Arizona cotton industry leaders have become increasingly frustrated with commercial variety availability over the past decade. Many contend commercial seed companies were not delivering varieties fully adaptable to Arizona's hot growing conditions. Their argument is that Arizona was used primarily as a planting seed producing area and seed companies were offering Arizona growers only varieties that traveled well across the Belt and not necessarily best suited for the desert.
Arizona producers have not been a lone voice crying in the wilderness. Over the past few years producer Beltwide have become frustrated with plateaued yields and reduced quality. Grower-directed Cotton Incorporated is spending $700,000 this year supporting public cotton breeding efforts. Most are through universities, according to Roy Cantrell, former New Mexico cotton breeder and now CI's new vice president of agricultural research. That number is budgeted to increase to $1.3 million next year.
“Arizona is the only place where we are supporting a grower-funded breeding effort,” Cantrell said.
“We are proud to be supporting Arizona Cotton Growers Association's efforts because it meets the goals of what Cotton Incorporated is trying to do…improve the profitability of cotton for producers by creating value-added cotton into the world marketplace,” he told producers at the field day.
He said much of CI-supported work is focusing on greatly improving the quality of U.S. cotton. “To move forward, we have to raise the quality of cotton,” he said.
ACGA's cotton breeder, Michael Gilbert, agrees wholeheartedly. “I think we have a fine selection of experimental lines coming on as part of our commitment to go forward to improve quality as well as yields.”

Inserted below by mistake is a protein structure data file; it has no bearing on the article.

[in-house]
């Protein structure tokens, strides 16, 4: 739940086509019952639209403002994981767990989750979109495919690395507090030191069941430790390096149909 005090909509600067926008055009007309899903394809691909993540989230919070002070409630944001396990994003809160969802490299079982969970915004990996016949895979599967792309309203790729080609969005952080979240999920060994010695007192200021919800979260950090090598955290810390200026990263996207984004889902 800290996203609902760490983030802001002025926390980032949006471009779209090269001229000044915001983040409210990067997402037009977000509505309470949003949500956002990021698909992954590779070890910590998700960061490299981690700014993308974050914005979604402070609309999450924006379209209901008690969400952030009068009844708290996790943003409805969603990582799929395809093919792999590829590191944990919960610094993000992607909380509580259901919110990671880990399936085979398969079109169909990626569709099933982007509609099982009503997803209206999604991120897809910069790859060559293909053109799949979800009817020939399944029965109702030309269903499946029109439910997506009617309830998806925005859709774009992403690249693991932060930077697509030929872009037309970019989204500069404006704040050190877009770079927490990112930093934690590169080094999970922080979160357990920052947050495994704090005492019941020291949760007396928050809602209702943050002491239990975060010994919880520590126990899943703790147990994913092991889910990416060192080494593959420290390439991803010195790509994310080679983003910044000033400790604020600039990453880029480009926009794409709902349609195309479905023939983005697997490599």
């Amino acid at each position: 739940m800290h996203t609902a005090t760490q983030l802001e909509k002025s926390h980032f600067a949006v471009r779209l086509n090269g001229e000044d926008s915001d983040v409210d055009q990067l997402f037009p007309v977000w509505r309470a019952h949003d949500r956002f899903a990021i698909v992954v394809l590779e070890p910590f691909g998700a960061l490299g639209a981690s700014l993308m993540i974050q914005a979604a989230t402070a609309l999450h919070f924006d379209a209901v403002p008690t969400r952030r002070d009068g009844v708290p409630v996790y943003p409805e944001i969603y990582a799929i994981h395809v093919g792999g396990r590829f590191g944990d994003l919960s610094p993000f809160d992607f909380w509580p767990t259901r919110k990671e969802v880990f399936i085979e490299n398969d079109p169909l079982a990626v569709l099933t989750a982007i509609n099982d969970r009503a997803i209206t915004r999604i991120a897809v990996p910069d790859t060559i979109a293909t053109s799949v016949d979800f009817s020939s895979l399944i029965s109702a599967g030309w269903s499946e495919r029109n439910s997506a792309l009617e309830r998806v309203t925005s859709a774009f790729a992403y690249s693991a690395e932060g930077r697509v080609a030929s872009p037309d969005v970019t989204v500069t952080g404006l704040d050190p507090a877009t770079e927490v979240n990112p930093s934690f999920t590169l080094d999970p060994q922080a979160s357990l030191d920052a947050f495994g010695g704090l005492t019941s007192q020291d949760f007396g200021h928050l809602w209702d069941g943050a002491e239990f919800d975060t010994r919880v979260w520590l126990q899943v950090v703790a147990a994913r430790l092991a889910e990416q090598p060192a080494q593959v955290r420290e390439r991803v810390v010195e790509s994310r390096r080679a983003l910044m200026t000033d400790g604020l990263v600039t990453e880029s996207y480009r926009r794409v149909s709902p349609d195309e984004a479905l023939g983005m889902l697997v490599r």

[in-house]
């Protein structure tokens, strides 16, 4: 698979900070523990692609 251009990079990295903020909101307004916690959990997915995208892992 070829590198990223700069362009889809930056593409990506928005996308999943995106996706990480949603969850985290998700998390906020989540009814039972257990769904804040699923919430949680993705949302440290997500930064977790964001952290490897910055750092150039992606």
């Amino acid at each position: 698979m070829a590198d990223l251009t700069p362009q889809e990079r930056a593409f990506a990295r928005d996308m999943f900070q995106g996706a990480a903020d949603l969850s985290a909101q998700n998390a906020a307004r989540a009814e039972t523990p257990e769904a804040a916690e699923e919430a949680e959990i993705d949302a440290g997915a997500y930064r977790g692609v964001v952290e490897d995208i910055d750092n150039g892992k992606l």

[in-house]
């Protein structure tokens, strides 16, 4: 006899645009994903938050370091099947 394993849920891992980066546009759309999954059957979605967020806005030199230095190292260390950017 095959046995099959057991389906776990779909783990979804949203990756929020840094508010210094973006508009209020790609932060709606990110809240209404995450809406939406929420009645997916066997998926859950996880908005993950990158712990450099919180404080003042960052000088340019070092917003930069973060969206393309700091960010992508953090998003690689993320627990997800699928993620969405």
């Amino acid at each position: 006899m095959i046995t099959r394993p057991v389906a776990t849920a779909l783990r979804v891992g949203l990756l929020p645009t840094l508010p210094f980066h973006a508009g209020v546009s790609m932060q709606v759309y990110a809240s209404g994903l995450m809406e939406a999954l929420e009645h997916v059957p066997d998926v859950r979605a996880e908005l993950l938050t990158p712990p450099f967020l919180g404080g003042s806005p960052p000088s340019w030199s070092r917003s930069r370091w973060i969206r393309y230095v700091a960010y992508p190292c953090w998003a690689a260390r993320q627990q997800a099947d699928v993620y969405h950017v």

Gilbert is a former cotton breeder for Delta and Pine Land Co. and Helena Chemical who has been an independent breeder before he was hired by ACGA. He is the son of legendary former Delta and Pine Land breeder Elmer Gilbert.
Michael Gilbert's efforts suffered a setback last year when his nursery was damaged by herbicide drift. However, another long time independent Arizona cotton breeder, Ron Thorpe, stepped in to help Gilbert.
Thorpe allowed Gilbert to use his crossing block to make selections last year. Another independent Arizona breeder, Jim Olvey, also contributed to Gilbert's efforts by giving him experimental Acala lines to cross into Arizona-adaptable varieties. Olvey, based in Arizona, has developed several Pima and Acala varieties for California's San Joaquin Valley that have won approval from the San Joaquin Valley Cotton Board.
However, it was Thorpe, former Delta and Pine Land Co. quality control director in Arizona, who gave ACGA's fledgling effort the biggest boost off the launching pad.
Boon to ACGA
He had several high quality cotton varieties in development for South American markets, but marketing agreements did not materialize. He offered his more promising ones to ACGA, and one became AG3601.